Warning: This story contains graphic details that may not be suitable for all readers.
A Princeton man accused of raping his ex-partner, along with charges of assault and forcible confinement, denied the charges in court Wednesday, saying he only had consensual sex with the complainant.
But in cross-examination, the Crown pressed the man about text messages the day of the alleged sexual assault, which indicate a history of unwanted advancements and the complainant feeling “more than uncomfortable.”
The defendant, who is only being referred to as D.W. to protect the identity of the complainant due to a publication ban, took the stand Wednesday as the only witness for the defence.
In his testimony under questioning from defence lawyer James Pennington, D.W. denied choking, smothering and raping the complainant, M.A.
D.W. said he had been with a female friend and was reluctant to drop off some cocaine for M.A. earlier that day.
He said he ultimately did deliver drugs because she was pestering him with phone calls, and he and his company were tired of getting calls from M.A.
But when Devji pressed him, D.W. conceded it did appear, through text messages presented in court, he was the one pushing M.A. on whether or not she wanted drugs. M.A., conversely, appeared uncertain, and at one point she said it was a bad idea and bid him good night.
Crown lawyer Nashina Devji questioned the motives for delivering the cocaineon the part of D.W., who described the relationship as “friends with benefits.”
“She was going to pay or put out,” D.W. said in court, acknowledging that M.A. had, in fact, paid for the cocaine.
“You say ‘if I’m by, then I’d like something in return,’” Devji said, asking D.W. what he meant by that.
“Anything in general. Back massage, whatever,” D.W. said.
“You’re saying you want a back massage or anything. Would an apple have been enough?” Devji asked him.
D.W. appeared to suppress a laugh, and then responded that an apple would have been enough. Devji challenged him on that, saying D.W. wanted something sexual, but D.W. said he disagreed.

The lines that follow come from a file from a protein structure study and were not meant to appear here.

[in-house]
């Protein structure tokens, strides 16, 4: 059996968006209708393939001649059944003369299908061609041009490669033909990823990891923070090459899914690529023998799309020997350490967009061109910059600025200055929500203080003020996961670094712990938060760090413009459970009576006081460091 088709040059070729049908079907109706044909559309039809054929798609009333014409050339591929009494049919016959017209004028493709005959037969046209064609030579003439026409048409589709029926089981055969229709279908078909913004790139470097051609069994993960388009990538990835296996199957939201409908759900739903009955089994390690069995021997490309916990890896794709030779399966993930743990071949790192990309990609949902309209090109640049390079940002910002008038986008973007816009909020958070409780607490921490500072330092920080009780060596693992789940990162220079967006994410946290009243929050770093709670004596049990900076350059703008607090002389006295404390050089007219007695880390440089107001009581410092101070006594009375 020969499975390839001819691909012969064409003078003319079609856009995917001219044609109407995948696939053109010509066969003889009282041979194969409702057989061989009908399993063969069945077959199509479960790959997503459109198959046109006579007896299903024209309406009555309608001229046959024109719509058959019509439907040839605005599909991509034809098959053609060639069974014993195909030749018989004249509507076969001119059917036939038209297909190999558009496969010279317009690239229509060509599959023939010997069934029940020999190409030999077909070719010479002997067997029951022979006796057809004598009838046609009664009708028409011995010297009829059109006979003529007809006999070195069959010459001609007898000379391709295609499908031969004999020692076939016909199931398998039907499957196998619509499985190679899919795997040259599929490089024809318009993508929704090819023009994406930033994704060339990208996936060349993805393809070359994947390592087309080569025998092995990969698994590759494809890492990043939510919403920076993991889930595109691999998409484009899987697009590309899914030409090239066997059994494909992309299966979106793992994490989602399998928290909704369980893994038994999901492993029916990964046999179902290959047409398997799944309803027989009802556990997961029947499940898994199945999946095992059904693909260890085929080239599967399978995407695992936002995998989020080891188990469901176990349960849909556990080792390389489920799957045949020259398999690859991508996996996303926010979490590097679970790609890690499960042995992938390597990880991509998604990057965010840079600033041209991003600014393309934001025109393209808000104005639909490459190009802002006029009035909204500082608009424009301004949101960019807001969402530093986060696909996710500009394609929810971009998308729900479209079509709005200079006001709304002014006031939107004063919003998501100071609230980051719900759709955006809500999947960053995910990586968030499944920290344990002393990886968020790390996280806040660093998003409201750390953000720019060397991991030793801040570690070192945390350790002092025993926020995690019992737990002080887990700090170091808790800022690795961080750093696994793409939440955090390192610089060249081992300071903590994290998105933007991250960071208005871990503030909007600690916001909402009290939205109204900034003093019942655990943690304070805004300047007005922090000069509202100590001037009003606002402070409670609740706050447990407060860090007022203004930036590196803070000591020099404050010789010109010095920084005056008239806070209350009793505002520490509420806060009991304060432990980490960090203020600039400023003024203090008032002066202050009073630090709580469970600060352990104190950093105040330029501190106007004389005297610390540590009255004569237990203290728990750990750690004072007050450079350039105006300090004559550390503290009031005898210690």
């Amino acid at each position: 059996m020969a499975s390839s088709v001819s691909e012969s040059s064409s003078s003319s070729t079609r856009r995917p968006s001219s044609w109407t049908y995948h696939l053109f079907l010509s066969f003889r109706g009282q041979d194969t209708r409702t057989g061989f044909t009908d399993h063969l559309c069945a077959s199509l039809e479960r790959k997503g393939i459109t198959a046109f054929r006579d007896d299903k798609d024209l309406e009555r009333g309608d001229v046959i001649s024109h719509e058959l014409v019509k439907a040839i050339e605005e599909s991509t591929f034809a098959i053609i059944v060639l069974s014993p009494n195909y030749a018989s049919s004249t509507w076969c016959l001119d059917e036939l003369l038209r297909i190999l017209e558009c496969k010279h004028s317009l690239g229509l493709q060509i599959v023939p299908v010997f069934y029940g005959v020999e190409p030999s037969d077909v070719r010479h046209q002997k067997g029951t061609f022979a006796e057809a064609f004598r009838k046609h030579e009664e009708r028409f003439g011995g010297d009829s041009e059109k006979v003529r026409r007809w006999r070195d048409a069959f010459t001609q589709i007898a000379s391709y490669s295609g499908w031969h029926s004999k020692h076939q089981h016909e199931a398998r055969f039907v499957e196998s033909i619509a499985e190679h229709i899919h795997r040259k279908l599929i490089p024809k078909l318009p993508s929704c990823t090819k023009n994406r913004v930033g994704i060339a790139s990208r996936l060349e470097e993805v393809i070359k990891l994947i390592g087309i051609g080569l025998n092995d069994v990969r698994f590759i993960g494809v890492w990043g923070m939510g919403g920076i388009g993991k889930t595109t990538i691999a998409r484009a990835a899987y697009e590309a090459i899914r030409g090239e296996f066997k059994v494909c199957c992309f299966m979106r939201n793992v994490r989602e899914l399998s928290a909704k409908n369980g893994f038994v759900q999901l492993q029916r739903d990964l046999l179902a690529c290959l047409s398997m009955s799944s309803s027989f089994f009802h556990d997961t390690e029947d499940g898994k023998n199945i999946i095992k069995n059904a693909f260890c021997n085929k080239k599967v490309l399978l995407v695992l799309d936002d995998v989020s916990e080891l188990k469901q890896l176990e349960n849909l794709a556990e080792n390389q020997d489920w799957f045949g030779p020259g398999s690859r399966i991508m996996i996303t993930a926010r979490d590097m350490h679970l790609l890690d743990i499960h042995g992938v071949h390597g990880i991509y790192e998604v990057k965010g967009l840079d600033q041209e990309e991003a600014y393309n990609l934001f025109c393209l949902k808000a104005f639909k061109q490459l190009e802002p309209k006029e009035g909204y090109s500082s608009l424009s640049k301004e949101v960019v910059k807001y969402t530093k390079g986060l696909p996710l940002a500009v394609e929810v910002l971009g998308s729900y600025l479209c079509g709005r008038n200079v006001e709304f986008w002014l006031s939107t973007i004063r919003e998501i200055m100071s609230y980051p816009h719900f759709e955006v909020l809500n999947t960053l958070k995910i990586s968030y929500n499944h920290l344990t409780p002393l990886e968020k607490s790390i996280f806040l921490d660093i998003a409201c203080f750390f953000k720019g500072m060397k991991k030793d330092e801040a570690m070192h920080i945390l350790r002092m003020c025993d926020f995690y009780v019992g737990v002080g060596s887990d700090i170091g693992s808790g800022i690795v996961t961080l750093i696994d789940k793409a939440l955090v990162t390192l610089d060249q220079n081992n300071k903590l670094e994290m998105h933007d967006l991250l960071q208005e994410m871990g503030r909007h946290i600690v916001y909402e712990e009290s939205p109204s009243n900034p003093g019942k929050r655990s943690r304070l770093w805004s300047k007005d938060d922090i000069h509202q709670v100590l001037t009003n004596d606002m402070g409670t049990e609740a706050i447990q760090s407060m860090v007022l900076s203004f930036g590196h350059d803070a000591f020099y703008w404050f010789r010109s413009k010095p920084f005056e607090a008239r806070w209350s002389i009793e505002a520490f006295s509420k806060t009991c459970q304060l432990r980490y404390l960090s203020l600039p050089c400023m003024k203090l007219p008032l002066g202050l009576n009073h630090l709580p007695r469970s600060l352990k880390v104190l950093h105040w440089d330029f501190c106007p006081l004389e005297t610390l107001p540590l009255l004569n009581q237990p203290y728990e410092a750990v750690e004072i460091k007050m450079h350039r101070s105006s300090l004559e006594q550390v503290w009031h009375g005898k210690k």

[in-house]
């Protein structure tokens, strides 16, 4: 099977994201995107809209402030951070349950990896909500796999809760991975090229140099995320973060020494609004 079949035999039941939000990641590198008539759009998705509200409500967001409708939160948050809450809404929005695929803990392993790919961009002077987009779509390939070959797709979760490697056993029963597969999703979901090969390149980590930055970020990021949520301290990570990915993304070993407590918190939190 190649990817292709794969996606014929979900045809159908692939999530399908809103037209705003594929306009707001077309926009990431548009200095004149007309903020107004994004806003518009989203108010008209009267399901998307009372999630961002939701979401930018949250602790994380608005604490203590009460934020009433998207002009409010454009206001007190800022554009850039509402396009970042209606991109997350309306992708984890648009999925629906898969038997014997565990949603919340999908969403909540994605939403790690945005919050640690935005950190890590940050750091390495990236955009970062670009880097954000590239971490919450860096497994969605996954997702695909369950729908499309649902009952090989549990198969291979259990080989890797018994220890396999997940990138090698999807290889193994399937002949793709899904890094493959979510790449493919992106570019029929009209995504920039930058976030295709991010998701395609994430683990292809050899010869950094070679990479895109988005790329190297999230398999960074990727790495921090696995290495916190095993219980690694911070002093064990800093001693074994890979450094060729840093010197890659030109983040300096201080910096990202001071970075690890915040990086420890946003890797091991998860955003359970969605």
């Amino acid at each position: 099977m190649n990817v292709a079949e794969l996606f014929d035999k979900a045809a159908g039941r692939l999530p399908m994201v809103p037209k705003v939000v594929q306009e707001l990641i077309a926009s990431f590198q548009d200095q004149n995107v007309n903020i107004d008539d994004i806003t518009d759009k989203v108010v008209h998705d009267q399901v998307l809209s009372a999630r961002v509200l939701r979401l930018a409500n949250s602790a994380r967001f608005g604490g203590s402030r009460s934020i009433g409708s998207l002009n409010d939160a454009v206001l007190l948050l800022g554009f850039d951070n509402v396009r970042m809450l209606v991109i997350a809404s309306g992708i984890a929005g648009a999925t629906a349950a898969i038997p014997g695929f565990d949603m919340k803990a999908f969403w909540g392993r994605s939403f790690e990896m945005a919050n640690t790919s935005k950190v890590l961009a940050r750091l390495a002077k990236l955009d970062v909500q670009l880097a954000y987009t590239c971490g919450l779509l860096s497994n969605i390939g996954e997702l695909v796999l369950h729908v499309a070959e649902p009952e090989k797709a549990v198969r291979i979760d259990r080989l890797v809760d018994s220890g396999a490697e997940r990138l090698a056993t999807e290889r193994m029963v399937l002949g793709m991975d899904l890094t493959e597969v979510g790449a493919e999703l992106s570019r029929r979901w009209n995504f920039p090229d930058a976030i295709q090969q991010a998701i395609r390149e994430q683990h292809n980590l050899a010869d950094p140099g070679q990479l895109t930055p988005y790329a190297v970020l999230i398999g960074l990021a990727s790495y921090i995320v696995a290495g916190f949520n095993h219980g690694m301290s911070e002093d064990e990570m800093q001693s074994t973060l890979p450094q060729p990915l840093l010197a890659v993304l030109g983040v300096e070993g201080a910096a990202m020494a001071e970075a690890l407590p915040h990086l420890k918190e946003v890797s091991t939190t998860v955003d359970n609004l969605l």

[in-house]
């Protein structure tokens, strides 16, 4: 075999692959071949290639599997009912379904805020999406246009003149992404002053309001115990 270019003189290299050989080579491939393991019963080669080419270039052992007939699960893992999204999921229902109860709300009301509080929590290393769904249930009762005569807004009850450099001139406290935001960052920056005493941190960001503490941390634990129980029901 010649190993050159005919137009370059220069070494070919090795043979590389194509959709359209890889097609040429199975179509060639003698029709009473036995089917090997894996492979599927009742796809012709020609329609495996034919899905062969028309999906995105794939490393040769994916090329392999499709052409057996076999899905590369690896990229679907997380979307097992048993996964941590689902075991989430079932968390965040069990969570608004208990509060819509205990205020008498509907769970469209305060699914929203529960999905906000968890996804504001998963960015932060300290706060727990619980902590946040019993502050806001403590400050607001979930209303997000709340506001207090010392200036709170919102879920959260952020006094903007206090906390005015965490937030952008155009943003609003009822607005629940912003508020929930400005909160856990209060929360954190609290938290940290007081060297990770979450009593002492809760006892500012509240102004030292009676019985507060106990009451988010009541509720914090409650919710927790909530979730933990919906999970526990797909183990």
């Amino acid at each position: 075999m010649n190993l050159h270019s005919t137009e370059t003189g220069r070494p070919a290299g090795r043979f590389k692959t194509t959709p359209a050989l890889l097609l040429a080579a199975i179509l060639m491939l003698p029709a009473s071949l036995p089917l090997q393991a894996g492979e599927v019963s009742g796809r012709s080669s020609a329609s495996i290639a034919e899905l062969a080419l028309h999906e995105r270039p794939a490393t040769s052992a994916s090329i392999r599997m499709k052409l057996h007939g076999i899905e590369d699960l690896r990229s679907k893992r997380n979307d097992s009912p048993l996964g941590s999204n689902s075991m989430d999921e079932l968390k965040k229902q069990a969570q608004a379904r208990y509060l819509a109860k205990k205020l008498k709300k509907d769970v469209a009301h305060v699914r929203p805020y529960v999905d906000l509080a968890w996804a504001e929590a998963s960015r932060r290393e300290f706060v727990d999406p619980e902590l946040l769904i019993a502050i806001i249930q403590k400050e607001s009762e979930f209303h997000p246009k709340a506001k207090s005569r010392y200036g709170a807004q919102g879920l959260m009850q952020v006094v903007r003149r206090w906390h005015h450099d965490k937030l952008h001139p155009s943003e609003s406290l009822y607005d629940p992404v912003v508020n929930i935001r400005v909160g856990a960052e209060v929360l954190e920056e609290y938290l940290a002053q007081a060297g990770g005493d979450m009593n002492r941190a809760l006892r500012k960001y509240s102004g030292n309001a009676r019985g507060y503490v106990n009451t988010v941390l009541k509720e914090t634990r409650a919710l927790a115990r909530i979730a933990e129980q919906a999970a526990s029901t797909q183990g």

“I want to f—-ing kiss for doing this,” Devji said, reading from D.W.’s text messages. “She tells you: ‘No.’ So she’s made it pretty clear to you time and time again that she is not going to give you anything for doing this. If you do it, you do it as a favour.”
D.W. agreed, but later said phone call conversations, of which there are no records beyond time stamps, were a different story.
Shortly after, D.W. said the two were messaging again, with the expectation that M.A. would come over to do some cocaine and drink, adding the two did an estimated six grams that night.
Devji pointed to numerous text messages that indicated M.A. did not want to go over.
“I won’t come over because everytime I do you hurt me,” M.A. wrote, with D.W. responding: “I’m not going to touch you.”
“You have said that a lot before,” M.A. said, to which D.W. responded: “I didn’t do anything last time you were here,” followed by “Sorry I kissed you.”
“I felt more than uncomfortable,” M.A. said.
M.A. did eventually go over, and D.W. said the two did drugs and cuddled on the couch before having sex on the floor, and “then we ran out of drugs and she got really pissy.”
When she asked for a ride home, D.W. said he said he would not provide one because he was intoxicated, and she began screaming and yelling. In response, he said he put a hand on her mouth twice, claiming she turned over, causing the injury to her lip.
During cross-examination, D.W. admitted to running between doors for about half an hour to block M.A. from leaving his house, saying he didn’t want her going outside and waking up neighbours. He said he received a complaint in the past from M.A. yelling at night.
While Crown alleged D.W. bear hugged M.A. while she tried to leave, he said he put his arms around her lightly before she fell to her knees, and he fell with her. Crown alleges shortly after that is when D.W. raped M.A., but he denied having sex with M.A. at that point, consensual or not.
He also denied choking her and smothering her with a pillow.
The defence’s case wrapped up Wednesday afternoon, with closing remarks set to go Thursday morning.